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|July 1, 2000||
Best foot backwardAvinash Subramanium
Normally, I'm not a big one for harking back to the past. (Happens so often with us 'twenty somethings.') In fact, it irritates me when people use the past as a reference point to criticize the present. But the events of the past few weeks make me wonder, what indeed happened to the good old days? Or, to put it in a less avuncular/patronizing manner, where have things like playing the game for the love of it gone? What happened to the people who get a 'buzz' out of simply representing the country? Isn't it heady enough taking the field in front of thousands cheering you? Isn't the sheer 'hugeness' of having a million souls doting on you a good-enough ego massage? And how can a Bob Woolmer get away with saying, so nonchalantly, that fixing matches gives people a buzz? Man, things have come a long way.
Little that has taken place from the time of 'Cronjegate' gives me reason to feel assured that all is going to be right. The transcripts of Cronje's trial, which I'm sure the whole world has a point of view on, do little to conclusively show that we may be anywhere nearer to the truth. The CBI and the other 'Men in Black' are still conducting extensive investigations with little to show by way of conclusive proof. As always, it's only the little fish the investigative net seems to be getting any close to snaring. The multitude of law suits that people have/are threatened/threatening one and the other with will almost certainly, as in most other cases, be forgotten. (Case in point, does anyone remember/care about the PIL filed by Rahul Mehra and friend on the BCCI? No pun intended.) In short, cricket lovers are still being taken for a ride. And will, in all probability, continue to be. Needless to say, the damage done to the game, the psyche of the players, the fans, not that I need to repeat it, will be untold. But then, as one of my fellow writers would cynically philosophize, 'shit happens.'
And while on the effect this whole mess has had on the psyche of the fans, is it just me or are there more people who wonder what the series' between Sri Lanka and Pakistan is all about? First, Pakistan loses 3-0 to the Lankans at home. And now, the Lankans seem to be returning the favor. Is it a favor? Are we seeing yet another big farce? You never know. I don't. I didn't think our 3-2 win over the South Africans in the Pepsi Cup was a cruel joke. (Did you?) I didn't know Cronje opening the bowling with Derek Crookes was not an acute reading of the local conditions by a truly innovative captain but…well, you know what it was. (I actually thought it was quite a good move. And I'm sure I wasn't the only one.)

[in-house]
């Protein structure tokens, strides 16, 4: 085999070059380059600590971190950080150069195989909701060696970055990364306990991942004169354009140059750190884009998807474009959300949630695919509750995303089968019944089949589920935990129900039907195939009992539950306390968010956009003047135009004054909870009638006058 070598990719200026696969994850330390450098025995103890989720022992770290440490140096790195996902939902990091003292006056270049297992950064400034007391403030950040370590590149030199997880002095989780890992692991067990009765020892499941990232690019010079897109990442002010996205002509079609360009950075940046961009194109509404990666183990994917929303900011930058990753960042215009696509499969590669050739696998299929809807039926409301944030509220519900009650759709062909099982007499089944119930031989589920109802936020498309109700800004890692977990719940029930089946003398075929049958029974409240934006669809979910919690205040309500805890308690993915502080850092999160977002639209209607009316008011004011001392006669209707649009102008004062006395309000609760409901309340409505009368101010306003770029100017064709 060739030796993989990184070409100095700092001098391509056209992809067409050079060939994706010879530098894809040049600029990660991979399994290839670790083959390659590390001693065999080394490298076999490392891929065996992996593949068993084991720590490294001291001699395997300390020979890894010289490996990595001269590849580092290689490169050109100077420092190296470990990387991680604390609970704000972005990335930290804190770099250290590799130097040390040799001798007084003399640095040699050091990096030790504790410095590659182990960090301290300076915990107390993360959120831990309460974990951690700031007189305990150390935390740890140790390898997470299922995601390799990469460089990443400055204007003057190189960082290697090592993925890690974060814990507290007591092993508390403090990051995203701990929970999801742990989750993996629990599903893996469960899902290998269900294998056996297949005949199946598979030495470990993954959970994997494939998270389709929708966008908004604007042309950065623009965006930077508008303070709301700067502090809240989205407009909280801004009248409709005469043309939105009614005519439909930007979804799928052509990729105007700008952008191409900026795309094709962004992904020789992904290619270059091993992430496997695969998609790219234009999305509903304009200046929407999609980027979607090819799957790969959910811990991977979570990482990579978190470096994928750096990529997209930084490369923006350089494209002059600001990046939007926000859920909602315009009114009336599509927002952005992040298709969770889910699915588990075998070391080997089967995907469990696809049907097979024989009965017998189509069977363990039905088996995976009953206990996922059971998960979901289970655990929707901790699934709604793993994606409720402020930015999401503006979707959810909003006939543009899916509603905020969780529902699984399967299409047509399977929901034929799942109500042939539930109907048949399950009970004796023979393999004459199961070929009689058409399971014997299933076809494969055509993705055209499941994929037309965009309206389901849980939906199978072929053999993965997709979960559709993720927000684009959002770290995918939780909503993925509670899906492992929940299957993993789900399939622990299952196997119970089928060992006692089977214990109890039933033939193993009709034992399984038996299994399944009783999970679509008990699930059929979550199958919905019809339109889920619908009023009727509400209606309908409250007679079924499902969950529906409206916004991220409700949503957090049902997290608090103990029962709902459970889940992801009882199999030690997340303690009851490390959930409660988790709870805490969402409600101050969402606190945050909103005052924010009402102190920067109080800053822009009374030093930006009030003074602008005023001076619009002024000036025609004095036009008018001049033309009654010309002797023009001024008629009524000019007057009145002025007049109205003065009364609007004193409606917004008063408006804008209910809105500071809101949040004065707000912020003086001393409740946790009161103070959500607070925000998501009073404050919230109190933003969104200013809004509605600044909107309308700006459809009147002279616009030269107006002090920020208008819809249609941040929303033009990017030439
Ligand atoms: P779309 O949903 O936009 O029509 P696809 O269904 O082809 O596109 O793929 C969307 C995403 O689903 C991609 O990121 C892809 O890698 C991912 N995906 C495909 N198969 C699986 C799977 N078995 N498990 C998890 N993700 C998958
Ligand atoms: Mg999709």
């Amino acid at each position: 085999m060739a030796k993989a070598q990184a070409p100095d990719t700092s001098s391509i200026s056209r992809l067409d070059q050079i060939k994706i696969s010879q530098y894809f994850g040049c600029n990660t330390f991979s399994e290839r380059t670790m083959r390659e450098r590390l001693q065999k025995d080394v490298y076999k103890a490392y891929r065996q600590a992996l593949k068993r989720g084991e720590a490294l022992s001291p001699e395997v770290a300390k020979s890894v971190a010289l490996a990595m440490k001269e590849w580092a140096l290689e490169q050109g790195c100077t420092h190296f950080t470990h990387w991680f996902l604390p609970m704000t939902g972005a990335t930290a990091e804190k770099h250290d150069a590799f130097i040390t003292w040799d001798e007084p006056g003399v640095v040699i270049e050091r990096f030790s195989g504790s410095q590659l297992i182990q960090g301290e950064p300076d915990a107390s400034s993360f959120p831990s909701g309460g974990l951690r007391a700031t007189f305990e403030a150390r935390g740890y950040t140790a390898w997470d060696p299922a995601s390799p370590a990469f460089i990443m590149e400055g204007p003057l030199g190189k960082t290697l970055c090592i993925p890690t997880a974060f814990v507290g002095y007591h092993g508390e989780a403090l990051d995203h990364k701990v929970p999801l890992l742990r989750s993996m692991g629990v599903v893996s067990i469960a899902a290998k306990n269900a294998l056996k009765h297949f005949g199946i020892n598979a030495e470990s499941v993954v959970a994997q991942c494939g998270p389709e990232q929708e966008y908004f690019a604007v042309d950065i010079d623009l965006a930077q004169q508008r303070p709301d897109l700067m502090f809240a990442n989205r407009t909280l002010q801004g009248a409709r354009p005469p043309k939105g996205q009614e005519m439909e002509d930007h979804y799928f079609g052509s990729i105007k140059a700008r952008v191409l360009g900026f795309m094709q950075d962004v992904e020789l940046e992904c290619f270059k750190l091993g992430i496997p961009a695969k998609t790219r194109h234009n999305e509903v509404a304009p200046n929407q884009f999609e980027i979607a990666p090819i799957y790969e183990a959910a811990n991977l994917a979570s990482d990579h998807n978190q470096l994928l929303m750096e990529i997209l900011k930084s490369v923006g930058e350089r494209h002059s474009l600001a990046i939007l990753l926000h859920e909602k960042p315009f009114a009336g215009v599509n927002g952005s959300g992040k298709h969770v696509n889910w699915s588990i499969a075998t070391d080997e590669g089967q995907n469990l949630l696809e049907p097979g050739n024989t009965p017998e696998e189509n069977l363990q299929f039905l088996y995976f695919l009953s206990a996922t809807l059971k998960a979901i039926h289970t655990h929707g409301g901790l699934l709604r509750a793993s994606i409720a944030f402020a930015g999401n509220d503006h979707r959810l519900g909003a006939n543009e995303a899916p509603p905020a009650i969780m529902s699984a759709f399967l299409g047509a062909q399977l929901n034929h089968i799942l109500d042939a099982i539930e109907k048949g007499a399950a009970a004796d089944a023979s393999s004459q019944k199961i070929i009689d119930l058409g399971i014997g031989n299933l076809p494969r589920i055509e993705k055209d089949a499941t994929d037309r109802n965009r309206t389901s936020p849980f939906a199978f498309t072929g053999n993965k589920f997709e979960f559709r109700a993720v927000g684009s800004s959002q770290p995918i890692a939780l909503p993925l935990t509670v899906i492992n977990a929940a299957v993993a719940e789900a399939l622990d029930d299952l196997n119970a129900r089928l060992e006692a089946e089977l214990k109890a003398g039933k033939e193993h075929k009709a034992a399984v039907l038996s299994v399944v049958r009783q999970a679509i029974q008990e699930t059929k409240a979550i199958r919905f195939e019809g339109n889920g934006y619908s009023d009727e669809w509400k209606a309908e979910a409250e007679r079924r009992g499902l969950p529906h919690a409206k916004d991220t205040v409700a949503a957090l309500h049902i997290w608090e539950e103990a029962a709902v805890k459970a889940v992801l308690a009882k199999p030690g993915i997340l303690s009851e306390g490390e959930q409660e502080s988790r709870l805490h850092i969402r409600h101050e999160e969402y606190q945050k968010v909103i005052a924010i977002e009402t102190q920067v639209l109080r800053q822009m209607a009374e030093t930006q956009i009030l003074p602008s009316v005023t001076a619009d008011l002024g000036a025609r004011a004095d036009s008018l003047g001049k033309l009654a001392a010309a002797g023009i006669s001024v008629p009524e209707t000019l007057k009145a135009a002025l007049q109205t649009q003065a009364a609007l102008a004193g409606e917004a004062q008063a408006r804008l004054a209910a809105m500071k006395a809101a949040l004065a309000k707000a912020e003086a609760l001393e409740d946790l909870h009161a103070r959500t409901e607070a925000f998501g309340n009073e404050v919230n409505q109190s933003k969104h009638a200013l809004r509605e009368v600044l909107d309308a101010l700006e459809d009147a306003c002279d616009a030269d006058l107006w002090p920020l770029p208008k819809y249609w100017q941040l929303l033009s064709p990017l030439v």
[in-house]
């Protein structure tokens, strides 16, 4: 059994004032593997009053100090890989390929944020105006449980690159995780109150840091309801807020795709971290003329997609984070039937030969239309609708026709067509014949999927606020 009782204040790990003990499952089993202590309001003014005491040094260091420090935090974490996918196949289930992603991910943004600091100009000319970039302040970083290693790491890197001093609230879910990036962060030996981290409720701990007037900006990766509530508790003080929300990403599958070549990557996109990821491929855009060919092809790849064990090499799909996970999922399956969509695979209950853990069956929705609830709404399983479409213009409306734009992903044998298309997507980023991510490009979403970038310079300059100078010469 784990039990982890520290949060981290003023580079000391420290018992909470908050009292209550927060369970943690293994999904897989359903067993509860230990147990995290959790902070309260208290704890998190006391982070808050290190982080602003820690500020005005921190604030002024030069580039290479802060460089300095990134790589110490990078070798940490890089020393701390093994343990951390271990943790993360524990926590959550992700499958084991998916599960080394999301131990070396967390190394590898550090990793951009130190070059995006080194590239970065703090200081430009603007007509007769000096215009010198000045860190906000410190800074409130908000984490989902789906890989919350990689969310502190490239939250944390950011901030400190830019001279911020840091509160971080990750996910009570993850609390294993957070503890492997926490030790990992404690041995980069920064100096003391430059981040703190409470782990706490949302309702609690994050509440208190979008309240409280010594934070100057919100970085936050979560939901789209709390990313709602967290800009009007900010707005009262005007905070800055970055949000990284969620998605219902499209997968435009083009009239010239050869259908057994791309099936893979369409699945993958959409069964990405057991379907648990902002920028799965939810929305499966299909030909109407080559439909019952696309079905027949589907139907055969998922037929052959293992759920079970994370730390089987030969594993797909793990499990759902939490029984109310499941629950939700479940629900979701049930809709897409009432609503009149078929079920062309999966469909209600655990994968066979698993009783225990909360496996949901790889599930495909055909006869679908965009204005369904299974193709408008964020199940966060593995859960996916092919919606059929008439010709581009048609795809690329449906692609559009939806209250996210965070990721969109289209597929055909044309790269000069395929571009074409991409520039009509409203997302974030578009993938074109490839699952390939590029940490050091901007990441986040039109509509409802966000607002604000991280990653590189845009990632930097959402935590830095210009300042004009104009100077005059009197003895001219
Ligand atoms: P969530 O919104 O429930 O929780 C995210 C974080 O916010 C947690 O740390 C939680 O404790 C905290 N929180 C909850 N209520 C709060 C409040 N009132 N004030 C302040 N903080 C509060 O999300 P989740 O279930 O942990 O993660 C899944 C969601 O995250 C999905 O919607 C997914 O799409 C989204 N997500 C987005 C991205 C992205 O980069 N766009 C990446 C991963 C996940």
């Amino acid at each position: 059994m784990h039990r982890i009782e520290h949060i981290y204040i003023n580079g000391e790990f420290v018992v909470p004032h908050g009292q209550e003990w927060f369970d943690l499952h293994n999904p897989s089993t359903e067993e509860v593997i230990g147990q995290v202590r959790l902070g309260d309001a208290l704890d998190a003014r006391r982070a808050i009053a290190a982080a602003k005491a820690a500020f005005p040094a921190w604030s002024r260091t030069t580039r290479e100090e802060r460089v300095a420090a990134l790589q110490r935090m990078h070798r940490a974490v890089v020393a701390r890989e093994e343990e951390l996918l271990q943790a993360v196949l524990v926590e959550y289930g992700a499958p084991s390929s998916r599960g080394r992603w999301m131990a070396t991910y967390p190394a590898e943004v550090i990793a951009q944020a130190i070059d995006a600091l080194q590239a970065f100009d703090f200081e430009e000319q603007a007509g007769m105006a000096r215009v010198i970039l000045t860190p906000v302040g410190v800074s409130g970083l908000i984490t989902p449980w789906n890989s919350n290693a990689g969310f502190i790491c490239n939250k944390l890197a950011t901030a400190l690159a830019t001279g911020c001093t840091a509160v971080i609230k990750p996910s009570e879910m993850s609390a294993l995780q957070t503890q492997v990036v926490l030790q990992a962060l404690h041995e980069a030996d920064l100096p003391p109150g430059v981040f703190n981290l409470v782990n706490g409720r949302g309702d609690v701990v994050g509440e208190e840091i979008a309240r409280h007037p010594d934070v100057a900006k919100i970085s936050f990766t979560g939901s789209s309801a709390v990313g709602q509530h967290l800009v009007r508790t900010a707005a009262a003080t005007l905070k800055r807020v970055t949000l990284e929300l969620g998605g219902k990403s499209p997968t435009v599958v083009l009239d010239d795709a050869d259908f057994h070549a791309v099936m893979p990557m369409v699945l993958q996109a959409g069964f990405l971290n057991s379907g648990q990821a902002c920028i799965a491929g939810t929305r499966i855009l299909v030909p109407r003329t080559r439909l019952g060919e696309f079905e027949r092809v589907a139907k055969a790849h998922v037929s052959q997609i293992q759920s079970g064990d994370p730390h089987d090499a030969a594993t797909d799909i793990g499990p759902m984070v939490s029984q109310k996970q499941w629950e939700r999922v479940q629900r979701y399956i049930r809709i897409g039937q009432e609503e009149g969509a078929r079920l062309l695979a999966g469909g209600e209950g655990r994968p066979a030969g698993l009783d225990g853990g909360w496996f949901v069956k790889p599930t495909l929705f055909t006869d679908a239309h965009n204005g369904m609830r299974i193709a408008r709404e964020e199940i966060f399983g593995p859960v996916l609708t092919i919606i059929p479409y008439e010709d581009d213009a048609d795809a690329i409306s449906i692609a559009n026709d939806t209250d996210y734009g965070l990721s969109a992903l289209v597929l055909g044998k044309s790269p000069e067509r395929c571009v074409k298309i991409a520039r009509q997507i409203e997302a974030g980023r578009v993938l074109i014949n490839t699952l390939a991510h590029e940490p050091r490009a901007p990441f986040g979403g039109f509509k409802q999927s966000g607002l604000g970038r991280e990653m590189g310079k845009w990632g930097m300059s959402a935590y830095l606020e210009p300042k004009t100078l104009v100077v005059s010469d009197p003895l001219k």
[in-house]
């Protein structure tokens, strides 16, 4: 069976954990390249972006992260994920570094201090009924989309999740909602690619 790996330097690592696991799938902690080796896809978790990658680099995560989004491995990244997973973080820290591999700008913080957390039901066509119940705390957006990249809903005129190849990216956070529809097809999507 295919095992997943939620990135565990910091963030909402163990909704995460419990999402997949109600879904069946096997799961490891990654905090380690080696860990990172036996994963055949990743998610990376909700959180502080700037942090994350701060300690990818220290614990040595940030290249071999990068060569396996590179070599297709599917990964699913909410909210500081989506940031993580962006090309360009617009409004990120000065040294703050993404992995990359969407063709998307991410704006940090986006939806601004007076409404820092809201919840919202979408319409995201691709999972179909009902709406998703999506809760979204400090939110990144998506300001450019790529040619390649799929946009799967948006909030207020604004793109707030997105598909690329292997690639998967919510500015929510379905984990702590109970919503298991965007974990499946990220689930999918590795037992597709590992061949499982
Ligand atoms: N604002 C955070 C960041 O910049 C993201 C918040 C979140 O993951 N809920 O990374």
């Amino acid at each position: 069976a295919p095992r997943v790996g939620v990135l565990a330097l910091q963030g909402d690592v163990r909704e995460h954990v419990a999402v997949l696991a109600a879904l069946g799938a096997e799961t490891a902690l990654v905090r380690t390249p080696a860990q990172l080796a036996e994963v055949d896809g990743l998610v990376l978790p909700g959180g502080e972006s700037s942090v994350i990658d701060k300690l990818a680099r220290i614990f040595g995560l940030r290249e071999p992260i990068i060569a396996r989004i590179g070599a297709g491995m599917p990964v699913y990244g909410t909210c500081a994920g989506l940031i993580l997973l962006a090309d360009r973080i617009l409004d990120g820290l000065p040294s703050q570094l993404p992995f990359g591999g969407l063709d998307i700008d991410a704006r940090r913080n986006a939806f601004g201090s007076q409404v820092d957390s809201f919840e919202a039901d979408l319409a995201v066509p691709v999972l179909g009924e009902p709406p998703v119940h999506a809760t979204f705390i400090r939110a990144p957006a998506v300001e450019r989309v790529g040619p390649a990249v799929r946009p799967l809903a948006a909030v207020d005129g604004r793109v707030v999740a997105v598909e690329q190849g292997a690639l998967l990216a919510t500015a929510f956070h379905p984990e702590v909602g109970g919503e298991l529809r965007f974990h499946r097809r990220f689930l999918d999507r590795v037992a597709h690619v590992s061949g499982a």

Point is, these are just some of the many questions I keep asking myself every time I watch cricket nowadays. Questions that then get added to other more disturbing questions. Like how can a team, our team, in which some of the core members speak with so much malice about one another, function like a team? Why have we perpetrated a system of man-management and 'team culture' that is so flawed? Sure, it is typically human to speak ill about a person mostly behind the person's back. But so much vitriol? So much hatred? No wonder we don't play like a team. No wonder we have rarely played like a team. And from the looks of it, the only thing we seem to be, is a team of back-stabbers and hypocrites.
Speaking of which, by now, it seems quite clear that Manoj Prabhakar's 'tapes' are not a fabrication. I mean, if they were, the protagonists of the pantomime this has become probably wouldn't be going hoarse contradicting themselves about what's on them. (Logical, no? Why bother making statement after statement after statement on being misquoted when you 'supposedly' never gave a single quote!) In which case, if even an iota of what's on those tapes is true, why are we not taking firm steps to do something decisive about it? I mean, things have become so bad, we've now got IT officials threatening to sue people! Which is not to say things are too much better in the 'White World.' (Yet another fall-out of the cricket scam is the sad reality that we've managed to bring racism even into sport. This despite sport being the one thing that has consistently been used as a weapon to break down the barriers of race and other human foibles.) Come to think of it, the only thing concrete to have emerged from 'Cronjegate' seems to be cynicism. A quality the world already has an overdose of. Here's hoping for hope. (Against hope.)
PS: Chances are, most of you would have read the news item about three young 'India hopefuls' being pulled up for indiscipline and not paying enough attention to one's physical fitness. Yes, 'indiscipline' and 'lack of physical fitness' in this day and age of 'total cricket.' But then, why blame them? They probably learnt it from their seniors.
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